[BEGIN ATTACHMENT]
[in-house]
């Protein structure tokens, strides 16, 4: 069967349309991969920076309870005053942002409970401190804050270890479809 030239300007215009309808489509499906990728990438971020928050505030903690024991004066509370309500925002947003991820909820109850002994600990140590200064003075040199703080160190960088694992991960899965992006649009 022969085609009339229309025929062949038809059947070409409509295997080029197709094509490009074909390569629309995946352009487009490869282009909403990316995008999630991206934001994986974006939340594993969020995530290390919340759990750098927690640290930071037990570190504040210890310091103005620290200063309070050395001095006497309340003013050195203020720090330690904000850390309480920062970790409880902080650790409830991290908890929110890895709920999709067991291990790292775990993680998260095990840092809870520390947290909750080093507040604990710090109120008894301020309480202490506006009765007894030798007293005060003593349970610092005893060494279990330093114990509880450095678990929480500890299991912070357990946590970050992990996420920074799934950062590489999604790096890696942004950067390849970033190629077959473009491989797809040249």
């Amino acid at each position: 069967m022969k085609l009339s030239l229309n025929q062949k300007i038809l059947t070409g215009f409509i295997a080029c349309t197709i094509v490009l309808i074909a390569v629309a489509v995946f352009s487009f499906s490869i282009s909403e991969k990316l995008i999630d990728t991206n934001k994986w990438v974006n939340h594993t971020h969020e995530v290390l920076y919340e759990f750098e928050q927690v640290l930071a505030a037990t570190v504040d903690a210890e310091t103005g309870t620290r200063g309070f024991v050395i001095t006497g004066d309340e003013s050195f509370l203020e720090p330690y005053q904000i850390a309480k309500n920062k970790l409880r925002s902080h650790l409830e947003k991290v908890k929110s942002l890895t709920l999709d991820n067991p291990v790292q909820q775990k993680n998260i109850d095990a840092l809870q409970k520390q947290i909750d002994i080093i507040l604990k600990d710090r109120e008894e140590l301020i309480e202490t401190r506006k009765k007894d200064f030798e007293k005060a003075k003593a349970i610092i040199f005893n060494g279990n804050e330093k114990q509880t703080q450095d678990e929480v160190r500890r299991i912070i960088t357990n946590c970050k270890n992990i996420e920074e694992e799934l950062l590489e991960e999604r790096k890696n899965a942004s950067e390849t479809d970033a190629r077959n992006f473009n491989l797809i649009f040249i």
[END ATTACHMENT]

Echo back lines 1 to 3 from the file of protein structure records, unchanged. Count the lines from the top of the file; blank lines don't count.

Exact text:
[in-house]
């Protein structure tokens, strides 16, 4: 069967349309991969920076309870005053942002409970401190804050270890479809 030239300007215009309808489509499906990728990438971020928050505030903690024991004066509370309500925002947003991820909820109850002994600990140590200064003075040199703080160190960088694992991960899965992006649009 022969085609009339229309025929062949038809059947070409409509295997080029197709094509490009074909390569629309995946352009487009490869282009909403990316995008999630991206934001994986974006939340594993969020995530290390919340759990750098927690640290930071037990570190504040210890310091103005620290200063309070050395001095006497309340003013050195203020720090330690904000850390309480920062970790409880902080650790409830991290908890929110890895709920999709067991291990790292775990993680998260095990840092809870520390947290909750080093507040604990710090109120008894301020309480202490506006009765007894030798007293005060003593349970610092005893060494279990330093114990509880450095678990929480500890299991912070357990946590970050992990996420920074799934950062590489999604790096890696942004950067390849970033190629077959473009491989797809040249």
């Amino acid at each position: 069967m022969k085609l009339s030239l229309n025929q062949k300007i038809l059947t070409g215009f409509i295997a080029c349309t197709i094509v490009l309808i074909a390569v629309a489509v995946f352009s487009f499906s490869i282009s909403e991969k990316l995008i999630d990728t991206n934001k994986w990438v974006n939340h594993t971020h969020e995530v290390l920076y919340e759990f750098e928050q927690v640290l930071a505030a037990t570190v504040d903690a210890e310091t103005g309870t620290r200063g309070f024991v050395i001095t006497g004066d309340e003013s050195f509370l203020e720090p330690y005053q904000i850390a309480k309500n920062k970790l409880r925002s902080h650790l409830e947003k991290v908890k929110s942002l890895t709920l999709d991820n067991p291990v790292q909820q775990k993680n998260i109850d095990a840092l809870q409970k520390q947290i909750d002994i080093i507040l604990k600990d710090r109120e008894e140590l301020i309480e202490t401190r506006k009765k007894d200064f030798e007293k005060a003075k003593a349970i610092i040199f005893n060494g279990n804050e330093k114990q509880t703080q450095d678990e929480v160190r500890r299991i912070i960088t357990n946590c970050k270890n992990i996420e920074e694992e799934l950062l590489e991960e999604r790096k890696n899965a942004s950067e390849t479809d970033a190629r077959n992006f473009n491989l797809i649009f040249i």